At least Alfred could count on the medical examiner to be open-minded about the case.
* * * *
Dr. Samantha Burton could not remember having analyzed a bloodier scene. A private practice general practitioner and the county's appointed medical examiner for the past three years-ever since Old Dr. Bailey stepped off the curb in front of that cement mixer-she dealt with death and suffering every day, mostly senior citizens in the final throes of cancer or Alzheimer's.
There had been three murders in Kendall County in the past three years, and all had been gunshot victims resulting from domestic disturbances. The worst of those by far had been Willis Drake, who'd been shot five times in his genitalia at point blank range by his estranged wife Dorothy, a sure sigh of overkill, but given that Willis had been caught molesting Dorothy's nine-year-old daughter with a spatula, who could blame her?
Only Samantha wasn't so sure she had a murder on her hands this time. The tub had already been drained, and underneath Davy Clough's body she'd found a Michelob beer bottle, a paper glass coaster, and, most telling of all, a single edge razor blade, the kind used to scrape windows. Two plastic garbage bags had been found floating in the bloody water by the first EMT's on the scene.. A pair of shoelaces were also discovered tied around Clough's neck, leading Samantha to believe that the victim had tried to asphyxiate himself by binding the garbage bags over his head. At some point he'd obviously changed his mind, either before or after slashing his wrists.
The wrists. Their mangled condition didn't support the argument for murder, either. She counted eight distinct cuts on the right wrist, four others on the left. And while the cuts were deep, they didn't appear to be anything but self-inflicted. She couldn't fully explain the amount of blood sprayed all over the bathroom; perhaps Clough had panicked during the act, which was common with wrist slashers, who often freaked out when confronted with the vast quantities of blood loss and physical pain.
Deputy Alfred Rhodes may have wanted a murder investigation to help spice up his mundane existence, but she saw no clear evidence to give him one.
"So what you think, Sammy?" Sheriff Helm said, slapping Burton across the back like one of his drinking buddies down at the Silver Saloon. "We got a serial killer running loose in Kendall County like Alfred says?" He glared through the bathroom door at Deputy Rhodes, who quickly turned away.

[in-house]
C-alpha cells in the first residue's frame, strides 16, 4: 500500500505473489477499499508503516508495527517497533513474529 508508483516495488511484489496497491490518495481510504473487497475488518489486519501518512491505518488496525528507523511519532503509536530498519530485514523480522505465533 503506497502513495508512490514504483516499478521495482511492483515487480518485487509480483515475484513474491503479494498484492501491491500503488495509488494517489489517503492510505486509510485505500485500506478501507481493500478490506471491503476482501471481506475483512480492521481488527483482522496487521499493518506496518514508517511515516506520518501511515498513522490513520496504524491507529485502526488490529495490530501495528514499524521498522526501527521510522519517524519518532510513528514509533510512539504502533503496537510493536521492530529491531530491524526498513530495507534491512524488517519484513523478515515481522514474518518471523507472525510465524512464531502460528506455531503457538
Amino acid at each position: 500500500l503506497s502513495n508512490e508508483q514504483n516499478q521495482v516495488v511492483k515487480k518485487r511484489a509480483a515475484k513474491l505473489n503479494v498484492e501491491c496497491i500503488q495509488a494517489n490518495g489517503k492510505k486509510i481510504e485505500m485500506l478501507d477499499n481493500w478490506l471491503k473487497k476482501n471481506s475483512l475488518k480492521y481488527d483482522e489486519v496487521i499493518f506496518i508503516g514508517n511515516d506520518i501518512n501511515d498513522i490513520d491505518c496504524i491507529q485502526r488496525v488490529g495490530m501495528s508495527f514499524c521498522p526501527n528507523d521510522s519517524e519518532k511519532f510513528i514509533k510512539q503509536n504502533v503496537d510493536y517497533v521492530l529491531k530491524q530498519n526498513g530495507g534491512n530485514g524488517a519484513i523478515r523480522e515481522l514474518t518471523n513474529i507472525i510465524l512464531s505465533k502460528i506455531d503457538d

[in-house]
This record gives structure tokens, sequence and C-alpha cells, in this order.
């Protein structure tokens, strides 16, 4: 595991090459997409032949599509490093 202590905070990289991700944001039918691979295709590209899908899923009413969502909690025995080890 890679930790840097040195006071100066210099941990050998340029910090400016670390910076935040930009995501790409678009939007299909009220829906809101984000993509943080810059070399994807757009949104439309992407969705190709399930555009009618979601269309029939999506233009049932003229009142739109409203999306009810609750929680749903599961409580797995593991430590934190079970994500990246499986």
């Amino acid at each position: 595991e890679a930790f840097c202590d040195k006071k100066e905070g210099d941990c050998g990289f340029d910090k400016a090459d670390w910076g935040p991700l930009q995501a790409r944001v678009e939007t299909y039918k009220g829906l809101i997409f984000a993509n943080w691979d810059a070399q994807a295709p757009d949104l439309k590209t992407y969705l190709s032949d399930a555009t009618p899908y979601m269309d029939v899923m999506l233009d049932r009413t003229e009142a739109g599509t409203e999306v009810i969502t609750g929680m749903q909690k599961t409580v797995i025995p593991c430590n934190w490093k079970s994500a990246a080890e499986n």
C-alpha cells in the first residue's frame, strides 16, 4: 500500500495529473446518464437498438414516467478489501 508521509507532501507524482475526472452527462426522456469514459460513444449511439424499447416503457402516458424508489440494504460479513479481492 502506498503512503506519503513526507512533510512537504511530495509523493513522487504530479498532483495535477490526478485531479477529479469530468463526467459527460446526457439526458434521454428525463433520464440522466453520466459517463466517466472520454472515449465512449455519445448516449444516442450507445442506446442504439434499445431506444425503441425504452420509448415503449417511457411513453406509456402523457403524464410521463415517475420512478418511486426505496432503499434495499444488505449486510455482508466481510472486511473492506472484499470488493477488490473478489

"I think you need to keep your hands to yourself," Samantha said. "I'll let you know when I've finished my examination."
Unlike the majority of people in the county, Samantha Burton didn't fear the sheriff, nor was she disgusted by him. Her husband Ken was Chairman of the Kendall County Board of Commissioners and one of the richest men in the state. He'd made millions in the software industry and wielded a tremendous amount of power over the populace come election time.
Despite their cultural differences, Ken Burton willingly used his wealth and influence to make sure Helm returned to office every four years. Despite his admittedly crude methods, the sheriff had actually done a good job of lowering Kendall County's crime rate, and he also took special care of Burton's business interests, both legal and illegal.
Samantha suspected that the sheriff and her husband had formed some type of unholy alliance, but she wasn't bothered by her suppositions. Her silence in the matter made her just as complicit, and then there was the little matter of her relationship with her husband; she'd stopped loving him for more than his money years ago.
"Think I found the mother lode," shouted a voice from the outer room. "Hey, Sheriff, look what I got here!" It was the younger deputy, and he held a crumpled piece of paper in his right hand.
"Billy, let me see that," Helm said, snatching the paper away. Slowly, he began to read aloud the words, written in large, block letters with a Sharpie? or some other type of magic marker:
TO ALL THOSE I LOVE. PLEASE FORGIVE ME. I AM WITH GOD NOW AND ALL IS WELL.
"Suicide note," Helm said, folding the paper and sliding it down into his shirt pocket. "So now what you think, Sammy?"
Samantha rubbed her chin. "I think the Medical Examiner of Kendall County officially declares the cause of death as blood loss from multiple self-inflicted wounds. Call Barlow's Mortuary. I'll try to run down the next-of-kin tomorrow morning."